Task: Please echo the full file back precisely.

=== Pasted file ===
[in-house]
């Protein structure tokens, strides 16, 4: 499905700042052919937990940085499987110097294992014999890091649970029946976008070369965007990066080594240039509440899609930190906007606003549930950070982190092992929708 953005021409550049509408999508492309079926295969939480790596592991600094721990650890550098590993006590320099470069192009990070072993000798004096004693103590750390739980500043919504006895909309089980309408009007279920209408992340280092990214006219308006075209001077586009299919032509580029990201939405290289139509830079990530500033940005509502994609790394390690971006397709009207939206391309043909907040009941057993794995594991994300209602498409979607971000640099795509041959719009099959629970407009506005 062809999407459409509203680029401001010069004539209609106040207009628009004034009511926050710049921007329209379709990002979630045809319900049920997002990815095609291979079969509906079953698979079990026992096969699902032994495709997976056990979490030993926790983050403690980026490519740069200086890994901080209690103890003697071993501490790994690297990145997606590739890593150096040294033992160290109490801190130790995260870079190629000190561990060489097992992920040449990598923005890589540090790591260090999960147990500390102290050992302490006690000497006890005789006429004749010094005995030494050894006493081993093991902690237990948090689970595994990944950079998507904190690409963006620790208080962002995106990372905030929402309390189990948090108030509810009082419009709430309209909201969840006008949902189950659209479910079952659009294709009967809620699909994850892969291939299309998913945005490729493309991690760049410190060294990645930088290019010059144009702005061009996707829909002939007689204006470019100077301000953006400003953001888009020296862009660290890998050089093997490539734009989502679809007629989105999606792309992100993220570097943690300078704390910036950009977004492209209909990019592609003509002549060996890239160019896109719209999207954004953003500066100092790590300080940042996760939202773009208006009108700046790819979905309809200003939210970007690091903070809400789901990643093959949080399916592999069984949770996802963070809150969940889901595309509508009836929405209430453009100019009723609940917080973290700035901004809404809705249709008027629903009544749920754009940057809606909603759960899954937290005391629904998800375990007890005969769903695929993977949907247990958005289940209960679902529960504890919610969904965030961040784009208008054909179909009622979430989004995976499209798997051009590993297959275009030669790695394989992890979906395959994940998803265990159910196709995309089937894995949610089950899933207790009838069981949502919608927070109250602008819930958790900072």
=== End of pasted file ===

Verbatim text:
[in-house]
């Protein structure tokens, strides 16, 4: 499905700042052919937990940085499987110097294992014999890091649970029946976008070369965007990066080594240039509440899609930190906007606003549930950070982190092992929708 953005021409550049509408999508492309079926295969939480790596592991600094721990650890550098590993006590320099470069192009990070072993000798004096004693103590750390739980500043919504006895909309089980309408009007279920209408992340280092990214006219308006075209001077586009299919032509580029990201939405290289139509830079990530500033940005509502994609790394390690971006397709009207939206391309043909907040009941057993794995594991994300209602498409979607971000640099795509041959719009099959629970407009506005 062809999407459409509203680029401001010069004539209609106040207009628009004034009511926050710049921007329209379709990002979630045809319900049920997002990815095609291979079969509906079953698979079990026992096969699902032994495709997976056990979490030993926790983050403690980026490519740069200086890994901080209690103890003697071993501490790994690297990145997606590739890593150096040294033992160290109490801190130790995260870079190629000190561990060489097992992920040449990598923005890589540090790591260090999960147990500390102290050992302490006690000497006890005789006429004749010094005995030494050894006493081993093991902690237990948090689970595994990944950079998507904190690409963006620790208080962002995106990372905030929402309390189990948090108030509810009082419009709430309209909201969840006008949902189950659209479910079952659009294709009967809620699909994850892969291939299309998913945005490729493309991690760049410190060294990645930088290019010059144009702005061009996707829909002939007689204006470019100077301000953006400003953001888009020296862009660290890998050089093997490539734009989502679809007629989105999606792309992100993220570097943690300078704390910036950009977004492209209909990019592609003509002549060996890239160019896109719209999207954004953003500066100092790590300080940042996760939202773009208006009108700046790819979905309809200003939210970007690091903070809400789901990643093959949080399916592999069984949770996802963070809150969940889901595309509508009836929405209430453009100019009723609940917080973290700035901004809404809705249709008027629903009544749920754009940057809606909603759960899954937290005391629904998800375990007890005969769903695929993977949907247990958005289940209960679902529960504890919610969904965030961040784009208008054909179909009622979430989004995976499209798997051009590993297959275009030669790695394989992890979906395959994940998803265990159910196709995309089937894995949610089950899933207790009838069981949502919608927070109250602008819930958790900072």